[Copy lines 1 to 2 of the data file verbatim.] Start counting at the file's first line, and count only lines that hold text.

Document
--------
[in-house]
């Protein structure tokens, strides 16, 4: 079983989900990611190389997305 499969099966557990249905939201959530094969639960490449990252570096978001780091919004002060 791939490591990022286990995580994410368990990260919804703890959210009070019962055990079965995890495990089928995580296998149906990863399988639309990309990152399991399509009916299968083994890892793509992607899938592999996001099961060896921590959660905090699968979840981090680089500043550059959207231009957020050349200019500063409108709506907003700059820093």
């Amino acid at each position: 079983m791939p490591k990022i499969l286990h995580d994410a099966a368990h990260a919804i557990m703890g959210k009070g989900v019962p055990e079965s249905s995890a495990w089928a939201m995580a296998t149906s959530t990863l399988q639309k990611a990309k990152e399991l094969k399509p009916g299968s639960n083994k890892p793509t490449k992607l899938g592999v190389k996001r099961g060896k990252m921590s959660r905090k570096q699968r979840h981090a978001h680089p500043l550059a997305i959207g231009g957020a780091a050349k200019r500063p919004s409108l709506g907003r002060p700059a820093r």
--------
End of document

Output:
[in-house]
């Protein structure tokens, strides 16, 4: 079983989900990611190389997305 499969099966557990249905939201959530094969639960490449990252570096978001780091919004002060 791939490591990022286990995580994410368990990260919804703890959210009070019962055990079965995890495990089928995580296998149906990863399988639309990309990152399991399509009916299968083994890892793509992607899938592999996001099961060896921590959660905090699968979840981090680089500043550059959207231009957020050349200019500063409108709506907003700059820093």